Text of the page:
Originally scheduled to launch in November or December this year, Intel’s Nehalem-based Bloomfield processors will now launch in September along with X58 chipsets, sources at motherboard makers revealed. However, the sources pointed out that CPUs and motherboards will not officially appear in the channel until early October.
We took an early look at Nehalem in a quad-core configuration running at 2.93 GHz. In our very early tests, our Nehalem part performed quite impressively. It beat out the competition by fairly significant margins, proving that Intel’s architectural changes is definitely on the positive side. Our part was able to outperform equally configured systems with current processors from both AMD’s camp and Intel’s own by margins between 20 to 30 percent.
Keep in mind that Nehalem no longer uses a traditional front-side bus (FSB), and instead uses an external multiplier to control the link between CPU core, memory controller, and north-bridge.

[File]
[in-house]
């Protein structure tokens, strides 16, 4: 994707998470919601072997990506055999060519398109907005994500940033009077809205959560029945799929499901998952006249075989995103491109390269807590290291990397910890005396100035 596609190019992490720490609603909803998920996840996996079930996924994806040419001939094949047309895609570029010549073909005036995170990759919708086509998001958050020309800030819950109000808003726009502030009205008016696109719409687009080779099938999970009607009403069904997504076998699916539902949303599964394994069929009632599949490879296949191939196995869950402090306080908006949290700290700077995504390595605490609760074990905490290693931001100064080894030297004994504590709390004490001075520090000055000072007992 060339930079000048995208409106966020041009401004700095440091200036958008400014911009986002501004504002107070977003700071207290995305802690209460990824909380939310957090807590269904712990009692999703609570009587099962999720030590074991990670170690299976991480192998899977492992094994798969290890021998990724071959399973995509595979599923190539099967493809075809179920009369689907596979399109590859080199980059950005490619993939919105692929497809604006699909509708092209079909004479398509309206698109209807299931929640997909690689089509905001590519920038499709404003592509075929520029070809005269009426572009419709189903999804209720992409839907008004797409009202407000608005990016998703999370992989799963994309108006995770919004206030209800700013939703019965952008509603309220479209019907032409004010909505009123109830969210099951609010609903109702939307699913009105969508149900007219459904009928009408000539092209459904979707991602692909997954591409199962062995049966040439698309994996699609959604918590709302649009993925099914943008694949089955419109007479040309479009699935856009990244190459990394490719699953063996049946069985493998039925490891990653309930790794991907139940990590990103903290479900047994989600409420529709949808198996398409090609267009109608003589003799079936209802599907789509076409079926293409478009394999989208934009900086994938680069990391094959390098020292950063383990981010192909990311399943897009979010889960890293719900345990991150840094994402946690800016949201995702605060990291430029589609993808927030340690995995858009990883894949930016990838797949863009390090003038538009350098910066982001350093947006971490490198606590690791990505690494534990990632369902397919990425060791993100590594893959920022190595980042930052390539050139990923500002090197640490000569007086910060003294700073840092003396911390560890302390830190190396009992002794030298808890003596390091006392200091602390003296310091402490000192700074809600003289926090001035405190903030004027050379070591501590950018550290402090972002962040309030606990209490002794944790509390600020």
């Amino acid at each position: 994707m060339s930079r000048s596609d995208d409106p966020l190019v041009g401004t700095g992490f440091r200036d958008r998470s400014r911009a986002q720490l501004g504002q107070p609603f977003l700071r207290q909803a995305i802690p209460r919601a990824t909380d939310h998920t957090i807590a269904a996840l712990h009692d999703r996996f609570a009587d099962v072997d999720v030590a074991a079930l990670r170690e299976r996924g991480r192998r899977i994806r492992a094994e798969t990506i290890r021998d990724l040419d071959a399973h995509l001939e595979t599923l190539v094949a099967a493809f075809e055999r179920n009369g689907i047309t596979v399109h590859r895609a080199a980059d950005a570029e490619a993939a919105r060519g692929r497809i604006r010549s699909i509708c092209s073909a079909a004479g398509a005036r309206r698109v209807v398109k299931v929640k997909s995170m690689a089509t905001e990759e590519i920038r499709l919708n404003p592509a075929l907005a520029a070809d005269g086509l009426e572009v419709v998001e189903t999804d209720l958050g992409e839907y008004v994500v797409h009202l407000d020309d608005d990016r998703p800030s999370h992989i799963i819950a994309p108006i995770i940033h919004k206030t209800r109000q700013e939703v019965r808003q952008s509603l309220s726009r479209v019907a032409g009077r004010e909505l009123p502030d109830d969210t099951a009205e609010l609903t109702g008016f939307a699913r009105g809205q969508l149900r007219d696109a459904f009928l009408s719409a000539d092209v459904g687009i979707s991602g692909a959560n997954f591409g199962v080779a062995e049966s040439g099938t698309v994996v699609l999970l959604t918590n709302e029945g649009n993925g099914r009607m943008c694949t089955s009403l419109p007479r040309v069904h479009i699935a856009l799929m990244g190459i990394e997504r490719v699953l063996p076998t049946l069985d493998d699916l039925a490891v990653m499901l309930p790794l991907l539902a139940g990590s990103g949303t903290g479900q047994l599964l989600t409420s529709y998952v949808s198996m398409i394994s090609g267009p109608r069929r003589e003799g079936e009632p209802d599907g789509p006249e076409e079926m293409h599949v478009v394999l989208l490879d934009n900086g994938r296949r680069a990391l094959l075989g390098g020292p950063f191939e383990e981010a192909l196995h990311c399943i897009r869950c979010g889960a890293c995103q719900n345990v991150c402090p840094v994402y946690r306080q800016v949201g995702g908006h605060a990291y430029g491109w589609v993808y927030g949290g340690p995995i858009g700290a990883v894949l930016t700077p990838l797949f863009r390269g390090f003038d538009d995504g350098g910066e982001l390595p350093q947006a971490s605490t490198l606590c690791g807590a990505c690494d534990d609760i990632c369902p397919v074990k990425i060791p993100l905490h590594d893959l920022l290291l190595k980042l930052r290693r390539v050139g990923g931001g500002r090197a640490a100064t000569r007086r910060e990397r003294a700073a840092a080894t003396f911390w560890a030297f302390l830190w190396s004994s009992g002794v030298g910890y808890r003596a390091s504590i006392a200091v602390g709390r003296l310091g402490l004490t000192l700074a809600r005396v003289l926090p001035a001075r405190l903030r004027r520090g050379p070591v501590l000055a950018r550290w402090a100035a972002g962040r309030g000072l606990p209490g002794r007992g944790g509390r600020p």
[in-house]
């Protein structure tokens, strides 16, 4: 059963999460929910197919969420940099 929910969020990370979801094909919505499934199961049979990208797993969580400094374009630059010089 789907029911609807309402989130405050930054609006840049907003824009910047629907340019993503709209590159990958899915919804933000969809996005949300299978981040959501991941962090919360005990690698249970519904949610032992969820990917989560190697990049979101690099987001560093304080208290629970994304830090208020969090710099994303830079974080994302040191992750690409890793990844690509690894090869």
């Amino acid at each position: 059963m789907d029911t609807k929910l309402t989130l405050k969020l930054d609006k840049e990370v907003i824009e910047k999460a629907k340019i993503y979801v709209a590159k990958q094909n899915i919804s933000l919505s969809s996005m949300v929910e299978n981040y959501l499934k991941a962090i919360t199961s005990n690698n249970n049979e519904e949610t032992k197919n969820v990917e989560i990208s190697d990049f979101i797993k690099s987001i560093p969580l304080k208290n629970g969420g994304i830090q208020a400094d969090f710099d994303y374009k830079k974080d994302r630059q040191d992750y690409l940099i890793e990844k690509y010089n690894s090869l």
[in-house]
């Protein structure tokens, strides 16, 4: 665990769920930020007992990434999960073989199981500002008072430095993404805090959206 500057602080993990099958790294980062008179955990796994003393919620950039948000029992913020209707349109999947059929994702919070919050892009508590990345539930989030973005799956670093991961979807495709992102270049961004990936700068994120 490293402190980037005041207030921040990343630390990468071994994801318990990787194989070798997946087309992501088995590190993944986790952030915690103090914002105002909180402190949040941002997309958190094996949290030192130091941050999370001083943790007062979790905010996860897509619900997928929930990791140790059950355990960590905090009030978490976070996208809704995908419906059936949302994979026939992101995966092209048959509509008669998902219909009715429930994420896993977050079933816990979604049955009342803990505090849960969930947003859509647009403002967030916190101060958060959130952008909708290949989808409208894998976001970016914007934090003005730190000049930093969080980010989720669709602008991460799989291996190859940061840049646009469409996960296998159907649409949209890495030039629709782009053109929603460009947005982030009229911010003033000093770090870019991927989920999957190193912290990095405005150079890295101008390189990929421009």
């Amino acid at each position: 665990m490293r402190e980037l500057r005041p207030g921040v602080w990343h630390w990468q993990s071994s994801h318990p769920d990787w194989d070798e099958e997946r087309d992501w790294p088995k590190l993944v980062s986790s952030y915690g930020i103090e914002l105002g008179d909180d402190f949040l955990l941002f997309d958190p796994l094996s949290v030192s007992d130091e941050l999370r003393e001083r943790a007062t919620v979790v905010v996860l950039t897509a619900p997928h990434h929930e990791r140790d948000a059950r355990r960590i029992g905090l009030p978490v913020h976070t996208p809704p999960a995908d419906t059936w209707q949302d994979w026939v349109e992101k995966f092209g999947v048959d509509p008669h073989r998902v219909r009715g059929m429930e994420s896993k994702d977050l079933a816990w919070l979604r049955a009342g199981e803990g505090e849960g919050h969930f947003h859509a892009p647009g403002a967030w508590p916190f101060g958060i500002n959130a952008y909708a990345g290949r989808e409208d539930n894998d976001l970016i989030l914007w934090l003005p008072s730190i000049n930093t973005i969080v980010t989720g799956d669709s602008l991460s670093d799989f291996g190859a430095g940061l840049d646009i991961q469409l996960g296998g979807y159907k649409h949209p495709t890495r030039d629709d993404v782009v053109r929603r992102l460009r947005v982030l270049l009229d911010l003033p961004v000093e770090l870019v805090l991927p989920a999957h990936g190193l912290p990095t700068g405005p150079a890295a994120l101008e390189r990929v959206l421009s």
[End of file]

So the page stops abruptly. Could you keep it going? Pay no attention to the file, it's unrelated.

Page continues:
According to several of our sources, Intel is well on its way with silicon yield, and early samples confirm this. With our own sample in house, we were able to overclock our samples by nearly 1 GHz. What are the performance figures for a quad-core Nehalem system running at nearly 4 GHz? We’ll come back with more as soon as we develop a viable suite of benchmarks to show some real-world gaming and productivity performance.